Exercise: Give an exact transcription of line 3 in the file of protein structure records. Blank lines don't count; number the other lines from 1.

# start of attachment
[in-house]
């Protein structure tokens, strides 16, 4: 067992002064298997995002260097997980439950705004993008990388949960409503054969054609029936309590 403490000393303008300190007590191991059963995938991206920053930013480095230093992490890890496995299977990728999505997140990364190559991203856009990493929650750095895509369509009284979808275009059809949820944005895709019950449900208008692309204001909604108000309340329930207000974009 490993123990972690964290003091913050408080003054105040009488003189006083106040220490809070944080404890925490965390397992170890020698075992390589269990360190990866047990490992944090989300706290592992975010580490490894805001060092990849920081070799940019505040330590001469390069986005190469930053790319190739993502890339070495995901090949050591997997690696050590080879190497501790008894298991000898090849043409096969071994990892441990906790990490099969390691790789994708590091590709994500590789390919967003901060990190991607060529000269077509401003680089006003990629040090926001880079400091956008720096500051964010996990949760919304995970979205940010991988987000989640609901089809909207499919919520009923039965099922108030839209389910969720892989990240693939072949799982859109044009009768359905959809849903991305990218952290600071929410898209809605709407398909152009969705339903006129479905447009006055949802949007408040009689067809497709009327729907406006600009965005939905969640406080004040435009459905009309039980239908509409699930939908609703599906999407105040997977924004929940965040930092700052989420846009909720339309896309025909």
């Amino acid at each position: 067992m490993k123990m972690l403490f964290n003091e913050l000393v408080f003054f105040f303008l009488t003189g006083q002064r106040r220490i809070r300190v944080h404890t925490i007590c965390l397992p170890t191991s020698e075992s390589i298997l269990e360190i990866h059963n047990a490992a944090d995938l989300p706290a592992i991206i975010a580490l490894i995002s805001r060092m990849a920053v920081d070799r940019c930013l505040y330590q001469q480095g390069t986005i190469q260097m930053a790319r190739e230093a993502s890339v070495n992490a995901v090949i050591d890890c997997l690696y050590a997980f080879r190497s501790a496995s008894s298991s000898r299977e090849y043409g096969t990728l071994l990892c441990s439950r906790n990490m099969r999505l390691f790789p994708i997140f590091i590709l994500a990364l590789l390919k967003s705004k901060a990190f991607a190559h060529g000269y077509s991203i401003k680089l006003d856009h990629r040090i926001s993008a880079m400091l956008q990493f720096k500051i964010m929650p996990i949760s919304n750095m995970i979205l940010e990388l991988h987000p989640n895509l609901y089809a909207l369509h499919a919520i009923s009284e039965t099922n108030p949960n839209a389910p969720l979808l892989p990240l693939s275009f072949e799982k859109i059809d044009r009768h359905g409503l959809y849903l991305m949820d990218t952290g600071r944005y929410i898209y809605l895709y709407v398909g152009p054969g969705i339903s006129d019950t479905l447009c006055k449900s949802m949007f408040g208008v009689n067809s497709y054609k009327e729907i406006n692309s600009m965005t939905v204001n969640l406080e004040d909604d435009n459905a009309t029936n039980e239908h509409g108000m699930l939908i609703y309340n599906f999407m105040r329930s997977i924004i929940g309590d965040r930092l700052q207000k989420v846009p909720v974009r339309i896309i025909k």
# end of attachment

């Amino acid at each position: 067992m490993k123990m972690l403490f964290n003091e913050l000393v408080f003054f105040f303008l009488t003189g006083q002064r106040r220490i809070r300190v944080h404890t925490i007590c965390l397992p170890t191991s020698e075992s390589i298997l269990e360190i990866h059963n047990a490992a944090d995938l989300p706290a592992i991206i975010a580490l490894i995002s805001r060092m990849a920053v920081d070799r940019c930013l505040y330590q001469q480095g390069t986005i190469q260097m930053a790319r190739e230093a993502s890339v070495n992490a995901v090949i050591d890890c997997l690696y050590a997980f080879r190497s501790a496995s008894s298991s000898r299977e090849y043409g096969t990728l071994l990892c441990s439950r906790n990490m099969r999505l390691f790789p994708i997140f590091i590709l994500a990364l590789l390919k967003s705004k901060a990190f991607a190559h060529g000269y077509s991203i401003k680089l006003d856009h990629r040090i926001s993008a880079m400091l956008q990493f720096k500051i964010m929650p996990i949760s919304n750095m995970i979205l940010e990388l991988h987000p989640n895509l609901y089809a909207l369509h499919a919520i009923s009284e039965t099922n108030p949960n839209a389910p969720l979808l892989p990240l693939s275009f072949e799982k859109i059809d044009r009768h359905g409503l959809y849903l991305m949820d990218t952290g600071r944005y929410i898209y809605l895709y709407v398909g152009p054969g969705i339903s006129d019950t479905l447009c006055k449900s949802m949007f408040g208008v009689n067809s497709y054609k009327e729907i406006n692309s600009m965005t939905v204001n969640l406080e004040d909604d435009n459905a009309t029936n039980e239908h509409g108000m699930l939908i609703y309340n599906f999407m105040r329930s997977i924004i929940g309590d965040r930092l700052q207000k989420v846009p909720v974009r339309i896309i025909k």